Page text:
The Rio Games kicked-off on Friday with all the glitz and glamour. The opening ceremony was bustling with activities drawn from Brazil's diverse culture as it welcomed the world to the 2016 Olympic Games in Rio de Janeiro.
Let's look at the Olympics opening ceremony at the Maracana through these five motifs.
The new Peace sign
His suggestion for an ecology symbol became the centrepiece of the opening ceremony. The central lines in the popular peace symbol are transformed into a tree in his version. And, ‘he’ is Ziraldo Alves Pinto. The Brazilian author, painter, comic creator and journalist is popularly known just as Ziraldo.
A biplane took to the air in the middle of the show paying tribute to Brazilian aviation pioneer Alberto Santos-Dumont. Many Brazilians believe that he, and not the Wright brothers, was the first one to fly an airplane. The Wright brothers had experimented with catapults, while Santos-Dumont’s plane took to the air on its on power. The camp is divided and the fight is bitter.
The Athletes’ Forest
With 50,000 catalogued species of trees, Brazil prides on being the country with the highest diversity of trees. To celebrate this diversity, each athlete was given a seed and a cartridge to plant it in. The athletes then inserted the cartridges in the mirrored towers present on the stage. The 11,000 cartridges will form the Athletes’ Forest in the Radical Park in Rio de Janeiro. The park will have 207 species—one for each delegation.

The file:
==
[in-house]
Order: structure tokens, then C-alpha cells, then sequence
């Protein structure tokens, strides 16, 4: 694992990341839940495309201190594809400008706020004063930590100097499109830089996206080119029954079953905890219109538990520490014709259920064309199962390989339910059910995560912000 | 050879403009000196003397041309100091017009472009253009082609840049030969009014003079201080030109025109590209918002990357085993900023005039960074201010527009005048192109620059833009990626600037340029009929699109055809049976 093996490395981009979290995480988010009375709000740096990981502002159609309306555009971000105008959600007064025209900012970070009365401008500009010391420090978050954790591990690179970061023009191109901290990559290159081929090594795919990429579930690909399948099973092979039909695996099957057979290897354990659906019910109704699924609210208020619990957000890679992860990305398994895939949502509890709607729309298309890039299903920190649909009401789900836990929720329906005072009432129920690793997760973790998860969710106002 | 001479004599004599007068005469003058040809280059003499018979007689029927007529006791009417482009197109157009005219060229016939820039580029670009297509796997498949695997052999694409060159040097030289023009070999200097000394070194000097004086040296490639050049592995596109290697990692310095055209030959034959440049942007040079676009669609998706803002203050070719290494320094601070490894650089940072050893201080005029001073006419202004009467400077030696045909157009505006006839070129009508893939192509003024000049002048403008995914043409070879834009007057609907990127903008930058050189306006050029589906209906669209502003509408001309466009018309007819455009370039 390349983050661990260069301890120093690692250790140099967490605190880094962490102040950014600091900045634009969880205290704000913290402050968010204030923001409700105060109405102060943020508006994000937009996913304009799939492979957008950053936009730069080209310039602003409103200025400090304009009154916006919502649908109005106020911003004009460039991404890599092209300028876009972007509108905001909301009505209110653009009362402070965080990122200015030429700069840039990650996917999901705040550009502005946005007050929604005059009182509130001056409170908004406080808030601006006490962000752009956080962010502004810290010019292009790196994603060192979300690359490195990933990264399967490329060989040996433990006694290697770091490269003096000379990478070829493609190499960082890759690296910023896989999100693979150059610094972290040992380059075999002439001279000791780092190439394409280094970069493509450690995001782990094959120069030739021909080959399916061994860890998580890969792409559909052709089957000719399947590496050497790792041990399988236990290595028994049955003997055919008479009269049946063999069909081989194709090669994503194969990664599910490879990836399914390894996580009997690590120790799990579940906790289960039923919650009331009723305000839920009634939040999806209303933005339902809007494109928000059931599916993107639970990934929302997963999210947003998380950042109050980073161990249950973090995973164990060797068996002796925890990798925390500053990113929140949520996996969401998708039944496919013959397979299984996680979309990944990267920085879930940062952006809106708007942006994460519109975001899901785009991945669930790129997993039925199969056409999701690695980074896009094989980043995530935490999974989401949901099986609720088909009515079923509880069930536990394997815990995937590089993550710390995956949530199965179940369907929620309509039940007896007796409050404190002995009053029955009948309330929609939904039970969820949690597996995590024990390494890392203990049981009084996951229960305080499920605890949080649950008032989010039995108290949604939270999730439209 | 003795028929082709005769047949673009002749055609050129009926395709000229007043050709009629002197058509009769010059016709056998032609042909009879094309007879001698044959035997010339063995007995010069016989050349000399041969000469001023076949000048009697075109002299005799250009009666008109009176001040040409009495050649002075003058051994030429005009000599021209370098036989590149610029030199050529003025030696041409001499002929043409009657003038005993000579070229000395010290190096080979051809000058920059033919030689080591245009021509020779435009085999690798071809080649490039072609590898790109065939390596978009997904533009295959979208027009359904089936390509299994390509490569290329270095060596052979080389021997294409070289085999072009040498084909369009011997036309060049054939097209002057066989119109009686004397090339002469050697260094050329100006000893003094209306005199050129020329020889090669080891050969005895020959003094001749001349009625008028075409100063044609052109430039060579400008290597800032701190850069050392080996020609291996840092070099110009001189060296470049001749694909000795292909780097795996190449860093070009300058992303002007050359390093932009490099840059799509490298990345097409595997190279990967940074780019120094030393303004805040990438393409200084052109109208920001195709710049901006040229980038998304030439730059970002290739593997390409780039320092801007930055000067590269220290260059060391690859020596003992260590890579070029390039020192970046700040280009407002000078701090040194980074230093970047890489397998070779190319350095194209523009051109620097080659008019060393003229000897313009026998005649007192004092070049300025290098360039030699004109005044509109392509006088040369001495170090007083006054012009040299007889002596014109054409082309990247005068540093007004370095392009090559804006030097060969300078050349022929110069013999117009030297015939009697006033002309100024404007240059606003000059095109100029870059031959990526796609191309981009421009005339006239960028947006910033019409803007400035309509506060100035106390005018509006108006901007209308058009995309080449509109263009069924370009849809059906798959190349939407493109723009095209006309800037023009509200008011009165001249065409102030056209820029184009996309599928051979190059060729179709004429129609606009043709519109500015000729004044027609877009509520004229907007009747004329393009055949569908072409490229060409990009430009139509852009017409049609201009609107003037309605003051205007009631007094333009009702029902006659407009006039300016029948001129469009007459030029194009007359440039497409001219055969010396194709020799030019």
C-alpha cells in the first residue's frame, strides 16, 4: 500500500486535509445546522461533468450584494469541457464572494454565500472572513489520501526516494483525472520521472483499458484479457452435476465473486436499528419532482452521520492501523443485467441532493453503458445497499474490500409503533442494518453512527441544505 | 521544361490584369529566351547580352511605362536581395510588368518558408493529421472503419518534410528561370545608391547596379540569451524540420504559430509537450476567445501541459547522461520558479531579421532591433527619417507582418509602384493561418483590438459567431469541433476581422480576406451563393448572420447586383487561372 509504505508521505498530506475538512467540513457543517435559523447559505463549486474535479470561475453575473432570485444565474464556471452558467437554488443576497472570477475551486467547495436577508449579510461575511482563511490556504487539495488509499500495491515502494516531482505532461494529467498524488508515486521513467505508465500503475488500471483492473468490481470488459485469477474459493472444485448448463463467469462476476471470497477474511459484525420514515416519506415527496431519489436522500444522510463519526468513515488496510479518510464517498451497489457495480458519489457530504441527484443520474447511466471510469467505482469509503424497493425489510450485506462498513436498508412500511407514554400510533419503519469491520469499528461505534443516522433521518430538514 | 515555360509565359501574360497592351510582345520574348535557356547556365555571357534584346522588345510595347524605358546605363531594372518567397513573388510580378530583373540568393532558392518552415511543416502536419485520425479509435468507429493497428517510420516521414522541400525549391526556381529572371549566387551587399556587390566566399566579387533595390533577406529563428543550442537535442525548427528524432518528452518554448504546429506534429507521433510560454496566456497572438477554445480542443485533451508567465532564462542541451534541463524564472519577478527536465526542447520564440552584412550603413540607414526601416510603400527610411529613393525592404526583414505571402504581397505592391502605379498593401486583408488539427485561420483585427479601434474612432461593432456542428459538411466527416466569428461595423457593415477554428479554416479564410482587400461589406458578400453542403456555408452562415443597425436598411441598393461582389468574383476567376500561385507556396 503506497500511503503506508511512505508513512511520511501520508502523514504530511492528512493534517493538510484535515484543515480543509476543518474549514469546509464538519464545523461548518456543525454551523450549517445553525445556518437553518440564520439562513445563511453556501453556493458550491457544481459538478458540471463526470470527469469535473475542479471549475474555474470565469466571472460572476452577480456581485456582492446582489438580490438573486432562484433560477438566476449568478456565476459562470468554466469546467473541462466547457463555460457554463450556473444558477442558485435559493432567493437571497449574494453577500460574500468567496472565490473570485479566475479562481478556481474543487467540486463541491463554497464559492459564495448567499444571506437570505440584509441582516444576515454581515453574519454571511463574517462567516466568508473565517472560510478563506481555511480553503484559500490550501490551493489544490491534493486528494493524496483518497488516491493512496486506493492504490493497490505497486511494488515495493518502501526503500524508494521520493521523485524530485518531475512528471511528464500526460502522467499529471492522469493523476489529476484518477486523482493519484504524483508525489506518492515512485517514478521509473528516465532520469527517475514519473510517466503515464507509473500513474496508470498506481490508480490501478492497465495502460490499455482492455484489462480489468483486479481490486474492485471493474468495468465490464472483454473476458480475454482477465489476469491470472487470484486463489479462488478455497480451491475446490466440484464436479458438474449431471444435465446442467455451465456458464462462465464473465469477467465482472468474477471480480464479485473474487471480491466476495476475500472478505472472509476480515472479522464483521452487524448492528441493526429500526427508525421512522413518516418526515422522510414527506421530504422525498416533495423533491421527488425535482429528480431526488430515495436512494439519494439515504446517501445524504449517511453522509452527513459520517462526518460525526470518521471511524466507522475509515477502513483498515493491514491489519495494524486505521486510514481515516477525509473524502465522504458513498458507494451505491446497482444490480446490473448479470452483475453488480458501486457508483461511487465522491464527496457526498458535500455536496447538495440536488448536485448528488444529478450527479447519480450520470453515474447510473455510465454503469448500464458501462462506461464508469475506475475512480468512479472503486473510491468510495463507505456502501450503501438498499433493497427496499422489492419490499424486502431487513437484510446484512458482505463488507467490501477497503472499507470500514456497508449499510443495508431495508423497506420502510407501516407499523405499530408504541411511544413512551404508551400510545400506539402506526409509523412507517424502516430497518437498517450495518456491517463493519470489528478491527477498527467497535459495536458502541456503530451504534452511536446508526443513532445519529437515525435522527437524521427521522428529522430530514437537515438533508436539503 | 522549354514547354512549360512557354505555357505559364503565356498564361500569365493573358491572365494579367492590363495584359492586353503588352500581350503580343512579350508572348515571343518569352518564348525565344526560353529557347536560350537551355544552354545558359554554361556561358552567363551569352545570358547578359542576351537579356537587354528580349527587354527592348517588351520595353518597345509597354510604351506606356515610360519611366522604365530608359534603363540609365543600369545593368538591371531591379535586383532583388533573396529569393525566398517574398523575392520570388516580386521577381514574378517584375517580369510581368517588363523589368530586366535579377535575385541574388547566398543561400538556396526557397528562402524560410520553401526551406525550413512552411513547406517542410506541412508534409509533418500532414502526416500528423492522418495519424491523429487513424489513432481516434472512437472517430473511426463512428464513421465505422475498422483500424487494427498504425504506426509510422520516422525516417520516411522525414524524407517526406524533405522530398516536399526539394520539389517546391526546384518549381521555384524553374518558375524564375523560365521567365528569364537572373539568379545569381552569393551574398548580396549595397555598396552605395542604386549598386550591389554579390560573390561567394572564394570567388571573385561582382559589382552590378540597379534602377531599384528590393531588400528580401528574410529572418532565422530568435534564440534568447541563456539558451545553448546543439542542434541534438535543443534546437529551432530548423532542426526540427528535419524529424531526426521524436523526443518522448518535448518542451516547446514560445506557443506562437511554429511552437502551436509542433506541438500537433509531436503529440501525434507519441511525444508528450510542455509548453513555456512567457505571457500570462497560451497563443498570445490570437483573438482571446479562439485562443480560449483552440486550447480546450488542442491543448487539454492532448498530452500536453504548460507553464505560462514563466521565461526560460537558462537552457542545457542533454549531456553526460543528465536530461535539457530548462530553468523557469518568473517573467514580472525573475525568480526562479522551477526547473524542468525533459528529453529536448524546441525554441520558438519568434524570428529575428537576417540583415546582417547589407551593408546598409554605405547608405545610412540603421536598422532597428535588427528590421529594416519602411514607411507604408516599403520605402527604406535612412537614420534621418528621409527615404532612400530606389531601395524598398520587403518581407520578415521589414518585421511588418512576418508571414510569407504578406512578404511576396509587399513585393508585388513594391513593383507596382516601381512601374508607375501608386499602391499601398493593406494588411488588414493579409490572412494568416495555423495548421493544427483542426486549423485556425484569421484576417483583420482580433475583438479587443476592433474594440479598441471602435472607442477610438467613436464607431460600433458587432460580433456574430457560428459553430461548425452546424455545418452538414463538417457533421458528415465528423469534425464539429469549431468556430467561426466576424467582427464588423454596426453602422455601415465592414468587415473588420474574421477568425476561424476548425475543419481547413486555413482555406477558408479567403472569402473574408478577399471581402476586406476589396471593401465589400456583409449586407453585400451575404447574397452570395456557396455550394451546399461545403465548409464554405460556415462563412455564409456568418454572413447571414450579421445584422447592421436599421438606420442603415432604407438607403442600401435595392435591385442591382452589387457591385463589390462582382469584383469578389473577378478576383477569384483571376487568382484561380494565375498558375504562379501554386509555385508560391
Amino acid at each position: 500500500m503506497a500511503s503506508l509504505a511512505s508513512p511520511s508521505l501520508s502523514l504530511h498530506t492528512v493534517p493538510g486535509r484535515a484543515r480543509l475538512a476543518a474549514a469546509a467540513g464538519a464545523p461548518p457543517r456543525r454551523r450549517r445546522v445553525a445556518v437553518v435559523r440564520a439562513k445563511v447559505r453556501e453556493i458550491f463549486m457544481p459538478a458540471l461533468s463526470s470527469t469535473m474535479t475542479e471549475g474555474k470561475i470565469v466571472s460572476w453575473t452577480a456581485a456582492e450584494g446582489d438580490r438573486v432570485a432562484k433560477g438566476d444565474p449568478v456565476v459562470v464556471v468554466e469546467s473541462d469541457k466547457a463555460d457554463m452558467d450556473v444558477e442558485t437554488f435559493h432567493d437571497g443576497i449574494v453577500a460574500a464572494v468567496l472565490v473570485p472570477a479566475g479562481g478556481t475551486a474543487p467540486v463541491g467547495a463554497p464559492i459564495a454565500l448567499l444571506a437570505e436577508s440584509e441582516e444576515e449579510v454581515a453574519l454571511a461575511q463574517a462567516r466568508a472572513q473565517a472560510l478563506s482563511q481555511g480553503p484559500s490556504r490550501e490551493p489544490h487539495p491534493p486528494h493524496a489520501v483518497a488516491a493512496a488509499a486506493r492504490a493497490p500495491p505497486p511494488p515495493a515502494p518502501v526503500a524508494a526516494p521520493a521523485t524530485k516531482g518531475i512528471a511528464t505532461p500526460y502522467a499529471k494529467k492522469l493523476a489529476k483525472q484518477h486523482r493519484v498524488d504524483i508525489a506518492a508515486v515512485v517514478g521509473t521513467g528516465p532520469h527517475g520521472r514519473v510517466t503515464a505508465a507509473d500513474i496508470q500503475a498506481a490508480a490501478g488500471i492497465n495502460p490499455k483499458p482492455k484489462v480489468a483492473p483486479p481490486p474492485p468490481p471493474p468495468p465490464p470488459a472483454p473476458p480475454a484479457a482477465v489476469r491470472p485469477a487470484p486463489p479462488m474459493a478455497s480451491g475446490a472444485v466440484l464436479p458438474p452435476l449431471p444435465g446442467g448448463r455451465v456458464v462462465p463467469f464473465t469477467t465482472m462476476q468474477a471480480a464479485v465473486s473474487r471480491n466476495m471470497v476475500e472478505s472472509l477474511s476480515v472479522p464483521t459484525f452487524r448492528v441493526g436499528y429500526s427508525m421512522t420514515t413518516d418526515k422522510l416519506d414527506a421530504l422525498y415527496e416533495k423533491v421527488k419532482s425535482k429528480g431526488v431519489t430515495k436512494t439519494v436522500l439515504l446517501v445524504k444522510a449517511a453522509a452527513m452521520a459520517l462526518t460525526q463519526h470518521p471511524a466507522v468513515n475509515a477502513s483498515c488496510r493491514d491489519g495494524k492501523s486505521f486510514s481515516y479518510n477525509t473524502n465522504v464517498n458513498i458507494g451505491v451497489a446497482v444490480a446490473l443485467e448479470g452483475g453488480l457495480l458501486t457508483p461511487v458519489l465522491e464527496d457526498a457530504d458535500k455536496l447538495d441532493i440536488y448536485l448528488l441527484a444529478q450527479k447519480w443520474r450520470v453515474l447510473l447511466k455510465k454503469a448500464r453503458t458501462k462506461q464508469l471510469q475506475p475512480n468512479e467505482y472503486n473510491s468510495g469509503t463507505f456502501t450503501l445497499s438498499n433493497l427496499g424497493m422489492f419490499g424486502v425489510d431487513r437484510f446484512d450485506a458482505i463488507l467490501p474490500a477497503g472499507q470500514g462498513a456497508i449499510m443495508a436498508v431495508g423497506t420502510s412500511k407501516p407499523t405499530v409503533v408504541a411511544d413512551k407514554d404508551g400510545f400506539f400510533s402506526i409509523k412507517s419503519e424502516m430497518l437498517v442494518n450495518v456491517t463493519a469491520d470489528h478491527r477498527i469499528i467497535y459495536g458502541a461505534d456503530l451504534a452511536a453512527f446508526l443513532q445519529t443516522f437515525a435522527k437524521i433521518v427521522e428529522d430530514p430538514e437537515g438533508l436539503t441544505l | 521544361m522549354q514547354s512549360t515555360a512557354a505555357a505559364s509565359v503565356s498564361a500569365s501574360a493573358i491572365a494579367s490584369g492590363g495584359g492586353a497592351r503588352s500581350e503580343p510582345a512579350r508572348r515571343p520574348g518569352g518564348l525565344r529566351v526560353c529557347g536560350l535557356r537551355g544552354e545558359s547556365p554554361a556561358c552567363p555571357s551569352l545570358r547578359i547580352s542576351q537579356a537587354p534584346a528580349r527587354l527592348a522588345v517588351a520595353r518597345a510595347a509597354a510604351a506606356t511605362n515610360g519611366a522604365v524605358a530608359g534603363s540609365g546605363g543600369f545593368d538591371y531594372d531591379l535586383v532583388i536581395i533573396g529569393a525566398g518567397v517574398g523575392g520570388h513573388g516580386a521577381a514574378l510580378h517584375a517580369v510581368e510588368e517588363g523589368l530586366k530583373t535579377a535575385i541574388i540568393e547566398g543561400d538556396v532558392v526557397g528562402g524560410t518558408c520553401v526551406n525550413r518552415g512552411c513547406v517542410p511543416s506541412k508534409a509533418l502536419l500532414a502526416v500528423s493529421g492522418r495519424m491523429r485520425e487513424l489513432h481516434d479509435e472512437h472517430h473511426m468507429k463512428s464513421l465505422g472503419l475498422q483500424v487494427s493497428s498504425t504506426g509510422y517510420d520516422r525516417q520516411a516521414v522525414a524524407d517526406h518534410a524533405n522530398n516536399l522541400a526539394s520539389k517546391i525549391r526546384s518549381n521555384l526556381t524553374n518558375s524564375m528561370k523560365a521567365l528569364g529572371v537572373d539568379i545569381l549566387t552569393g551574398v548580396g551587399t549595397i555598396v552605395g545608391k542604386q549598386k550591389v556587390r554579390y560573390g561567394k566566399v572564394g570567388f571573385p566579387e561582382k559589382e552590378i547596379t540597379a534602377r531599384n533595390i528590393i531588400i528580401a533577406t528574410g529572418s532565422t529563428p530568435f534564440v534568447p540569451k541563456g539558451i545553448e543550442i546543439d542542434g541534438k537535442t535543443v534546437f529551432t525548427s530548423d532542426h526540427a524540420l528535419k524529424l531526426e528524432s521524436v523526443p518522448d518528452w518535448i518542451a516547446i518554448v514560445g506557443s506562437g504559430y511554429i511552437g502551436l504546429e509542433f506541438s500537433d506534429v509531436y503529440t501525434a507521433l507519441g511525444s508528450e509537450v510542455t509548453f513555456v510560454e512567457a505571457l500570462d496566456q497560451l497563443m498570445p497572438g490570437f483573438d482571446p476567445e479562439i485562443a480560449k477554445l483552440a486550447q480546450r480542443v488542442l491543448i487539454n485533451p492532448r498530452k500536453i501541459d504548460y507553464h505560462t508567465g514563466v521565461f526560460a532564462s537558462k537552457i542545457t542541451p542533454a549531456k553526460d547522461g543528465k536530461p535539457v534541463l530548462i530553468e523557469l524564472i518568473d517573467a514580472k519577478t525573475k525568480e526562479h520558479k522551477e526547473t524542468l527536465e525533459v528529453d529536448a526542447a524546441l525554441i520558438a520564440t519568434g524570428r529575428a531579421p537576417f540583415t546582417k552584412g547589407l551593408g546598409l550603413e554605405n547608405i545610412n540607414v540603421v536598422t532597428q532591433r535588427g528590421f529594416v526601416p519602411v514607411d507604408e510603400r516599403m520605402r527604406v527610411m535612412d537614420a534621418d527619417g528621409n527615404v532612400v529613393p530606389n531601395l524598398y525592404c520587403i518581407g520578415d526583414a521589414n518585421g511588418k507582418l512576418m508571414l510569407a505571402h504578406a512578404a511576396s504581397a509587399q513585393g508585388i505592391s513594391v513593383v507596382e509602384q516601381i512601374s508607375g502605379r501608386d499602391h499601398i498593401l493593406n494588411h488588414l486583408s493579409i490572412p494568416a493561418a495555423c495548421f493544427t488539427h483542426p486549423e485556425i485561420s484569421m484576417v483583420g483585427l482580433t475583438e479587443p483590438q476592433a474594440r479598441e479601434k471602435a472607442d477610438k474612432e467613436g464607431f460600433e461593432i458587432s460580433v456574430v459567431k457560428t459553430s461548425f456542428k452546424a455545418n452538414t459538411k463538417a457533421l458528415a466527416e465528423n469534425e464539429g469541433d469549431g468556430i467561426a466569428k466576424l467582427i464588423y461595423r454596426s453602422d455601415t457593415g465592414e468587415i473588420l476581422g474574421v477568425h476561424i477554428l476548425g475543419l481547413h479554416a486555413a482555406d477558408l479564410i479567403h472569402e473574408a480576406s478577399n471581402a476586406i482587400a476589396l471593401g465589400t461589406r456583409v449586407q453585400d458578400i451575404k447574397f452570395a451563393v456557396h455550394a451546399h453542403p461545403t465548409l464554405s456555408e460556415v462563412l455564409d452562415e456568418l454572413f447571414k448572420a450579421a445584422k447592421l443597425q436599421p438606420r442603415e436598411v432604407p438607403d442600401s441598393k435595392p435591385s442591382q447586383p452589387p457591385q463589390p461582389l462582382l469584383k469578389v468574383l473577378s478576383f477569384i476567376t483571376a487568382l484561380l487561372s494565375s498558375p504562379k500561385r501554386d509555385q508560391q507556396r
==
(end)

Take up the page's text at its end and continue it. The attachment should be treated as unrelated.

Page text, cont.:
As usual, the march of athletes was led by Greece and closed by Brazil. Each team was preceded by a bearer carrying a placard with the country’s name. Five bearers in Rio were transsexuals. The most popular one being Leandra Medeiros Cerezo, known professionally as Lea T. In 2014, she became the first transsexual model to sign a beauty contract when American hair-care brand Redken signed her.
Lea T is the daughter of former Brazilian footballer Toninho Cerezo.
The white kites
When veteran Kenyan athlete and two-time Olympic champion Kipchoge Keino ran up to the stage to receive the first Olympic Laurel award, he was preceded by children flying white kites.
Two hundred white kites were taken from Rio de Janeiro to Kenya and given to children there who had never played with kites. The Kenyan kids played with the kites, and returned some, after writing peace messages on them. The kites that came back from Kenya were among the ones flown by children in Maracana stadium.